Since last year, the Clinical and Translational Science Awards (CTSA) program—which was created in 2006 and is now funded by the National Institutes of Health (NIH) National Center for Advancing Translational Sciences (NCATS)—has been under review by the NIH and the Institute of Medicine (IOM) in order to strengthen the program and help it achieve its mission and goals. In our role as an advocate for the field of health services research and policy, AcademyHealth had submitted public comments in response to an Request For Information published in the Federal Register by NCATS, and Dr. Lisa Simpson testified at a workshop held on January 24, 2013, to support the program’s goal of translating new findings into improved patient care and value, individual health outcomes, and population health. Last week, the IOM released its resultant committee report, making the following recommendations:

  • Strengthen NCATS leadership of the CTSA Program
  • Reconfigure and streamline the CTSA Consortium
  • Build on the strengths of individual CTSAs across the spectrum of clinical and translational research
  • Formalize and standardize evaluation processes for individual CTSAs and the CTSA Program
  • Advance innovation in education and training programs
  • Ensure community engagement in all phases of research
  • Strengthen clinical and translational research relevant to child health
The IOM acknowledged the need to emphasize interdisciplinary learning and collaboration as well as training and mentoring for new and established researchers across this translational continuum. It also underscored the importance of thorough and deliberate direction from NIH/ NCATS on how the full range of research should continue to be supported and integrated as the CTSA program matures. The IOM report states,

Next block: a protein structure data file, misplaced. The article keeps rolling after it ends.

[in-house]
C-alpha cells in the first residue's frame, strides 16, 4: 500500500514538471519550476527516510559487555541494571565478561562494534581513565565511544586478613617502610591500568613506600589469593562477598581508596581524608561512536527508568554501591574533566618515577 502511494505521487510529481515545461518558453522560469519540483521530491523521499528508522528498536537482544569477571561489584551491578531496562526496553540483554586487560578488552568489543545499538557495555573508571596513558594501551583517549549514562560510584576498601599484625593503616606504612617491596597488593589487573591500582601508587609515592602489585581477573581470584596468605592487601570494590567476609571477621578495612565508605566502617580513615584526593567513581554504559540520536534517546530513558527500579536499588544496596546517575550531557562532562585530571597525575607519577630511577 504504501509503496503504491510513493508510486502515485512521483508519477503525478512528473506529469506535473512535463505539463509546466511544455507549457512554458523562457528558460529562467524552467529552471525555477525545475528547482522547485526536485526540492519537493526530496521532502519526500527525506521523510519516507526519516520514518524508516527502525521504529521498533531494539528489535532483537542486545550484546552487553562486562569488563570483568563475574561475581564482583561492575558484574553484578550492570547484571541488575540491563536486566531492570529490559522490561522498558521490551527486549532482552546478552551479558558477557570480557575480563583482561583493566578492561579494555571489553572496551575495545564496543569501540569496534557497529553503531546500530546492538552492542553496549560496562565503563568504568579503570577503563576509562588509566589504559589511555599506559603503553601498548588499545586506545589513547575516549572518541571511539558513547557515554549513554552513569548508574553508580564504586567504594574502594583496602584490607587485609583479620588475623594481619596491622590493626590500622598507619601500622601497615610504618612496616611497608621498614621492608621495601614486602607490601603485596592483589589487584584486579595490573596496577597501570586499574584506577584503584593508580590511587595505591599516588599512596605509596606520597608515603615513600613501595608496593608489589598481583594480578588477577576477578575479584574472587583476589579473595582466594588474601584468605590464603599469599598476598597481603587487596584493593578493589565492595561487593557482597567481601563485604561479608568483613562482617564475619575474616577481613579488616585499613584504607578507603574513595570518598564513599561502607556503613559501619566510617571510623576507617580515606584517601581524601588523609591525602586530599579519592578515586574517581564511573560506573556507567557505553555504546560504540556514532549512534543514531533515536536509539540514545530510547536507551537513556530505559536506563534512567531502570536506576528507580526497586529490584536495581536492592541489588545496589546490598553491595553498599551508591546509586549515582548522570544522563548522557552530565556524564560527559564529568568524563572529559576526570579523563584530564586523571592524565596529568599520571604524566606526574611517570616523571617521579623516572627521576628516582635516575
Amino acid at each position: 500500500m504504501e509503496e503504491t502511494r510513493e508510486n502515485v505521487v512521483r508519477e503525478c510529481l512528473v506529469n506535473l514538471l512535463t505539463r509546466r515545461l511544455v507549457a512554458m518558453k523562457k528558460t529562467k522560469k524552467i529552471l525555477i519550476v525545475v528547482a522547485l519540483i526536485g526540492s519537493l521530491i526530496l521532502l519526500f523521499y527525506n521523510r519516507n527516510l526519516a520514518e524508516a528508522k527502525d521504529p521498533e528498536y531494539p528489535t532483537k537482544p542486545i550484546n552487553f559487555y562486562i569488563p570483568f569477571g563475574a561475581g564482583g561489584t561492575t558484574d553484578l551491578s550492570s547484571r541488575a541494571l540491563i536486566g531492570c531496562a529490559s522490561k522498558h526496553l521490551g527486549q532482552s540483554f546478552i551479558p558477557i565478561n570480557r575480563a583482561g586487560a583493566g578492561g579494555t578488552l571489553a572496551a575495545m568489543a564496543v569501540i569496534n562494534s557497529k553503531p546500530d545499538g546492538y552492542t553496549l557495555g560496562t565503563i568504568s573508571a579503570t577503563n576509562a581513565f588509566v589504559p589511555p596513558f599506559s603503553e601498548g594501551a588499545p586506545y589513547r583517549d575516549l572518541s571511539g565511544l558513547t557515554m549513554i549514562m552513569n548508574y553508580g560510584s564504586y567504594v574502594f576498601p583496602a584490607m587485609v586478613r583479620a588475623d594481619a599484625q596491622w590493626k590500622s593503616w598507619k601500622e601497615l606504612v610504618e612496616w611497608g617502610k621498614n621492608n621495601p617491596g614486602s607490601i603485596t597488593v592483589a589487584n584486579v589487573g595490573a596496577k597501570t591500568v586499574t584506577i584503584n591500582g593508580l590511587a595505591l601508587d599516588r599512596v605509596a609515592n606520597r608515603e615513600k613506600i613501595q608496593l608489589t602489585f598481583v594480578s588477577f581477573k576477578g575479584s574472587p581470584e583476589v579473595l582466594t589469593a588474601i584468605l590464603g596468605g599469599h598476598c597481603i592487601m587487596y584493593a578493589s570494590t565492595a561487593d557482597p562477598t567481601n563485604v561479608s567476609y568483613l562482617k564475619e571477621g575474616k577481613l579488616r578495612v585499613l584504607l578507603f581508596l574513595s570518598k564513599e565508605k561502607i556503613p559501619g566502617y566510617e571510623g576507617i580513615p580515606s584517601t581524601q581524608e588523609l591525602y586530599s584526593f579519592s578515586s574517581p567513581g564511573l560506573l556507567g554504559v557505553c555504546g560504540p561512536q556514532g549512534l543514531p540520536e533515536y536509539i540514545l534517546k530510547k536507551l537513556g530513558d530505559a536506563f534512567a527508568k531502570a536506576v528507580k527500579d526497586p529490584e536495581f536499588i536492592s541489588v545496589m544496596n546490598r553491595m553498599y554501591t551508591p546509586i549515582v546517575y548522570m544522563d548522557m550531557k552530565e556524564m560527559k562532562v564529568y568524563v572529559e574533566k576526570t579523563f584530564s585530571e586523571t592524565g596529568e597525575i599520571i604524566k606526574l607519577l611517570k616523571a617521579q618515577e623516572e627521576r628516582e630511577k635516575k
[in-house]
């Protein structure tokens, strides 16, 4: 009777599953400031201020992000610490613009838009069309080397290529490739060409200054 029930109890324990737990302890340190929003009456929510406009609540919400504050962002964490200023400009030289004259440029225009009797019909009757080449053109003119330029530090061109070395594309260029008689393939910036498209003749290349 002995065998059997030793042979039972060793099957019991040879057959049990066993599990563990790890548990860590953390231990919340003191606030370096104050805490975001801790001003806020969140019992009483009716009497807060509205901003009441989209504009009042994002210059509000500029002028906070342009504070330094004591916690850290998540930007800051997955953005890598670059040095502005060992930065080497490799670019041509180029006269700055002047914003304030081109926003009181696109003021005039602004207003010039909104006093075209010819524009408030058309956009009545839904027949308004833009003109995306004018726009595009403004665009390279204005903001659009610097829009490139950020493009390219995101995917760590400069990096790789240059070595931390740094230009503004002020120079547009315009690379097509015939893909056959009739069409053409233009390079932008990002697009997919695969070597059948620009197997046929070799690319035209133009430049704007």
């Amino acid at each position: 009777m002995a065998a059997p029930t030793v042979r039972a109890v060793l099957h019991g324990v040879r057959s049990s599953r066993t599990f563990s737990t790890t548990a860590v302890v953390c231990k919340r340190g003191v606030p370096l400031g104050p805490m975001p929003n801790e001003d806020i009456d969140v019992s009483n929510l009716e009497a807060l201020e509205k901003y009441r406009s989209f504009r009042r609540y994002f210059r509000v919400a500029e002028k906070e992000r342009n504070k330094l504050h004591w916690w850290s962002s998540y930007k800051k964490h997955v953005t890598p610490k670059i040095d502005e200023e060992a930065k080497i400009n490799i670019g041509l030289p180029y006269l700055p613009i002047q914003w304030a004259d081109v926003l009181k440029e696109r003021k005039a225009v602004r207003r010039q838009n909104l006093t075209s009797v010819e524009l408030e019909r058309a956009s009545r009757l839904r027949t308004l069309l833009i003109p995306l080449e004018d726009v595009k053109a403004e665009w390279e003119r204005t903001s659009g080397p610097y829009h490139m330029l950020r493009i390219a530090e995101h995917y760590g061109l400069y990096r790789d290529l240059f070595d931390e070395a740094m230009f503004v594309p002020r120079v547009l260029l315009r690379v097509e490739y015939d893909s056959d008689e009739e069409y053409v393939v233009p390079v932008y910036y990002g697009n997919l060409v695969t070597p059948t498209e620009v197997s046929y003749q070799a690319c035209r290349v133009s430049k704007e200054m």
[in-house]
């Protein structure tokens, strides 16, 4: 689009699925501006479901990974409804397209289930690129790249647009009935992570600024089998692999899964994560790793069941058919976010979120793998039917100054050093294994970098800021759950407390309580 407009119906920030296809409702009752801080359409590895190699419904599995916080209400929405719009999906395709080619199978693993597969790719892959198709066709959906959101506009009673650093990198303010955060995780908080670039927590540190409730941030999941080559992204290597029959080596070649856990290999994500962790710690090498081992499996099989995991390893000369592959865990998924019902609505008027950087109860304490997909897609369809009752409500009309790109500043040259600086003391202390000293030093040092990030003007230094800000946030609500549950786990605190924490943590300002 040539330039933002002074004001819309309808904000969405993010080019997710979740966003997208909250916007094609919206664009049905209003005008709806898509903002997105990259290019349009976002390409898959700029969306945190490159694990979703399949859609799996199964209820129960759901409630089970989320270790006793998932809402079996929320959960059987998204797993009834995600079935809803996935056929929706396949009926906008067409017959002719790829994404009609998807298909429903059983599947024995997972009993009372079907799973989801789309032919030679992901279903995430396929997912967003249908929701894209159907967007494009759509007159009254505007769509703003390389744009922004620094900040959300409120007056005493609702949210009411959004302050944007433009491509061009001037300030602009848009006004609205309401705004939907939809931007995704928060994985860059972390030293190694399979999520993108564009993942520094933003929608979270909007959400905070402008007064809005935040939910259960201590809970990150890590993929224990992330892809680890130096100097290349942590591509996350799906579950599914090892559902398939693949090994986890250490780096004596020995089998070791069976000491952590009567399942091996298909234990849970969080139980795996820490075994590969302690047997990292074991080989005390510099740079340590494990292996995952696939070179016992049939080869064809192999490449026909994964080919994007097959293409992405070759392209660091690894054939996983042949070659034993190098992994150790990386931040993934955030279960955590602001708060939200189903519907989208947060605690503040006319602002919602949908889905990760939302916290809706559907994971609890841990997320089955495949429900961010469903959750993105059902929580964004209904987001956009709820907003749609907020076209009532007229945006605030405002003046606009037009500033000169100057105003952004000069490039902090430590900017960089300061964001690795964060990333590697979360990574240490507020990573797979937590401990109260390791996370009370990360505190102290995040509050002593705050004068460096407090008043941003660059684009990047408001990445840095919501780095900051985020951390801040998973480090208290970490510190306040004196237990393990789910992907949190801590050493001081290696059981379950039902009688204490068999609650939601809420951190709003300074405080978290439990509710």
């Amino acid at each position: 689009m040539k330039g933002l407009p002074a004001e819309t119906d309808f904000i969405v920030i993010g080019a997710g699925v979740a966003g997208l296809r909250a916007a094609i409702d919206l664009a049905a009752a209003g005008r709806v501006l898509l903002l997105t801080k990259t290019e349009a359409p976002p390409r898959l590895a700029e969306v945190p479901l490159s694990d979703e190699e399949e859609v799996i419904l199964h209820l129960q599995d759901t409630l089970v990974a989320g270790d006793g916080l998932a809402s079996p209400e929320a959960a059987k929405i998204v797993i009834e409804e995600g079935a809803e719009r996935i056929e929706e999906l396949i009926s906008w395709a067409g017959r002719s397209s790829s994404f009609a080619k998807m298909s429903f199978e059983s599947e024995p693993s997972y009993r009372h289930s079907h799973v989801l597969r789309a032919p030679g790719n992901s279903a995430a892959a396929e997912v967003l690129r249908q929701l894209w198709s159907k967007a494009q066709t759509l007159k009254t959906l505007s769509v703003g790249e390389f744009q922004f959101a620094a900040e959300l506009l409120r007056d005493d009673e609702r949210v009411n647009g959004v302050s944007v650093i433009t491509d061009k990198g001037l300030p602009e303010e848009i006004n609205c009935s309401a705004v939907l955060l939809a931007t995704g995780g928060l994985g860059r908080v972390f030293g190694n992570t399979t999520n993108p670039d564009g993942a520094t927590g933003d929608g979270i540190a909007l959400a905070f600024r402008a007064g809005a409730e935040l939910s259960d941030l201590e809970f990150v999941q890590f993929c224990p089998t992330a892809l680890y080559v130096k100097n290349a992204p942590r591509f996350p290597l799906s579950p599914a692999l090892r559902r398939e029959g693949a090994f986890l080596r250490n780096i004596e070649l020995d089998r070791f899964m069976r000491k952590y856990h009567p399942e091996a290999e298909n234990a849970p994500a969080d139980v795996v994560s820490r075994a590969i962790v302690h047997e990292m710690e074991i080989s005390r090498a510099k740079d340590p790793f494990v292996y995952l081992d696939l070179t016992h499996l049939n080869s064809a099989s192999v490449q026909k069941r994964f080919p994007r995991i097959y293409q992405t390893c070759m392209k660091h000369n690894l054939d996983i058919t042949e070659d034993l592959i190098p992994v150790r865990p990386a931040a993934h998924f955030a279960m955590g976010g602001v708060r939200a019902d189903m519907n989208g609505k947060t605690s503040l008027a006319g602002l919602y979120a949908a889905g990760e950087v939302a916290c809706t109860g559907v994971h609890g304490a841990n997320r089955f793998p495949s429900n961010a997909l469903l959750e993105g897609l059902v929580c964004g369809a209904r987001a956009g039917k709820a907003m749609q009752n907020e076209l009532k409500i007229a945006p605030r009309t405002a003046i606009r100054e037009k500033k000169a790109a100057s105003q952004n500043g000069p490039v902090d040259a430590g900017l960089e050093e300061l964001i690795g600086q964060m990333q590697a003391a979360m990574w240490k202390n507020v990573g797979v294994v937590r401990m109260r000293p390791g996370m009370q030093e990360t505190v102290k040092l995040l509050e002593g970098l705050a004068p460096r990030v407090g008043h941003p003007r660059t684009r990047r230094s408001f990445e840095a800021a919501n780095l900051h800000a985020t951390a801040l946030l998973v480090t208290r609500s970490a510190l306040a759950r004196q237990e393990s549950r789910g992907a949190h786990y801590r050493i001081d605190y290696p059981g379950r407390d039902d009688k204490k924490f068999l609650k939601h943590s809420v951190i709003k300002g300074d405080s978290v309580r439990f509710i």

“without clear incentives, metrics, and evaluation internally and from NCATS, the potential value in engaging community participants in the full range of activities—from basic discovery through patient outcomes—will not be realized.” (Page 126)
We found the IOM recommendations largely consistent with many of the comments AcademyHealth submitted to NIH last year. Our comments, developed in consultation with AcademyHealth leadership, members, and senior staff who have experience with and significant knowledge about the CTSA program, expressed our support of this critical research, and offered a short set of recommendations for strengthening the program: 1) NCATS should sustain support for the full spectrum of T1-T4 science in the CTSA program. CTSA investments in the full research continuum should prioritize the active involvement of end users of research results-- community members, patients, caregivers, clinicians, and policymakers. NCATS can help overcome barriers in moving research into practice along the translational pipeline by encouraging and supporting the training aspects of the CTSA. 2) Dissemination & implementation research and improvement science needs further emphasis. This research is needed across many dimensions of quality, including safety, effectiveness, equity, efficiency, and patient and family-centeredness— and cuts across CTSA-wide core areas like community engagement, informatics, and clinical research. This includes more than just innovation—we need to look at how to build upon innovation to pilot test, assess, replicate, spread, and, ultimately, scale-up solutions to have broad real-world impact. These linkages will be vital for finding new and effective models of care delivery and improved population health. 3) Infrastructure development needs to be enhanced—including human capital, data, informatics, and analytic methods to study care delivery systems, comparative effectiveness research, and implementation research. It remains to be seen how the IOM’s recommendations will impact the CTSA program, and in particular, how the financial and administrative challenges to implementing the IOM recommendations are met. Efforts to preserve and expand the work of the CTSAs may be impacted by the economic and political realities of Washington.
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